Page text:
Theoretical attempts to solve the problem of exception inevitably draw attention to the conflict between freedom and equality, the core values of a democratic society. Granting exclusive rights to one institution or another is justified by the principle of freedom, yet this does not necessarily comply with the idea of equality. Experience shows that it is difficult to avoid exceptions and exceptional rights in the search for consensus in a democracy. Using the popular myth of the fourth estate, media often claims such special rights.
This article examines how over twenty years of independence Lithuania has treated one of the most widely applied privileges of mass media – confidentiality of the source of information. When discussing how in practice Lithuania implements the right to deny false claims, it is assumed that mass media disregards all information accuracy principles and aims to portray itself, at least in its own eyes, as an infallible institution having exclusive rights. The country‟s weak declarations of interest traditions, which have not yet fully developed in the past fifteen years, only strengthen such mass media attempts.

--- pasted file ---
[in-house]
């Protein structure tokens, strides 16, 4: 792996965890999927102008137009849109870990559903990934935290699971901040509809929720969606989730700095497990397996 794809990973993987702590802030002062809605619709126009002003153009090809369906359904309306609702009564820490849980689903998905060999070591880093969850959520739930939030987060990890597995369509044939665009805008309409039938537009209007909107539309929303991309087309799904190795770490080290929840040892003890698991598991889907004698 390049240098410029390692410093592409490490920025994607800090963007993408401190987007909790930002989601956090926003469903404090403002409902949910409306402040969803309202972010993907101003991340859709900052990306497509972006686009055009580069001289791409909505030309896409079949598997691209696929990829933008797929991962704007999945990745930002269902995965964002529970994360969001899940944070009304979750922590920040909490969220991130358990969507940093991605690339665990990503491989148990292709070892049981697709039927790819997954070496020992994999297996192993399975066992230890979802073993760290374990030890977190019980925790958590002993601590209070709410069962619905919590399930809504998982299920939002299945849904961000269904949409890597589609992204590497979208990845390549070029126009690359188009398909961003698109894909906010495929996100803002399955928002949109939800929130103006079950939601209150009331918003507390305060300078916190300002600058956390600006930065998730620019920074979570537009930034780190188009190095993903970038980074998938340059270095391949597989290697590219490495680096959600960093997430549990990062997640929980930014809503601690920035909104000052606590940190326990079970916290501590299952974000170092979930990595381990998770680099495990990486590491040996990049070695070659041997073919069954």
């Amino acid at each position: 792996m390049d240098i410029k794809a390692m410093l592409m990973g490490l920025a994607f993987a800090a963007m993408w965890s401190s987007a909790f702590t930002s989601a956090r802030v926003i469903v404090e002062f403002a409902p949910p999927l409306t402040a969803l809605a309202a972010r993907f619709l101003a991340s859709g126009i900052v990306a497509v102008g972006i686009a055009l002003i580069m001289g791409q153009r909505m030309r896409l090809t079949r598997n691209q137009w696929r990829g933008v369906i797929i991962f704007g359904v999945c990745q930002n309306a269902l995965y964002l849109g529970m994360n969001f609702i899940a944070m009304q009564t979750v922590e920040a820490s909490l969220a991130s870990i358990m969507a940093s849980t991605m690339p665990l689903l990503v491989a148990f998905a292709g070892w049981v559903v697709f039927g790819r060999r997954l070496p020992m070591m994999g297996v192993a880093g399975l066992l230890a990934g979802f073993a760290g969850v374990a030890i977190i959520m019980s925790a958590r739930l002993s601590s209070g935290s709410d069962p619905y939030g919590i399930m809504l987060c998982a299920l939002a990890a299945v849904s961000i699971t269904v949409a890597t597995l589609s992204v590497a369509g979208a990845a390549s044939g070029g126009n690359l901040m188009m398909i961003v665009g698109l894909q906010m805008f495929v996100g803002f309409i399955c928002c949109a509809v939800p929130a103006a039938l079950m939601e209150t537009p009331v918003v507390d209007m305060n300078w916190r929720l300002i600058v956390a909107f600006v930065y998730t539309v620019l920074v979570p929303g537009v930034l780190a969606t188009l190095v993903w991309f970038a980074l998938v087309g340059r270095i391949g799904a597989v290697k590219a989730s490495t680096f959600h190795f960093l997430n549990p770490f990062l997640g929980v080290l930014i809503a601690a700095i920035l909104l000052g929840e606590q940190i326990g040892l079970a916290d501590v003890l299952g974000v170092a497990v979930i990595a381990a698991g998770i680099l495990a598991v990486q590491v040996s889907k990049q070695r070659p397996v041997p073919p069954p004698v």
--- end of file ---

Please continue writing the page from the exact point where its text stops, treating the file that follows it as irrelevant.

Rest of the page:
Exclusiveness is in the nature of the media already, in that it helps to draw the attention of the public and can provide significant economic benefits. On the other hand, a privileged position often damages the media, since the fourth estate is special – its authority should be based not on rights and privileges, but on trust.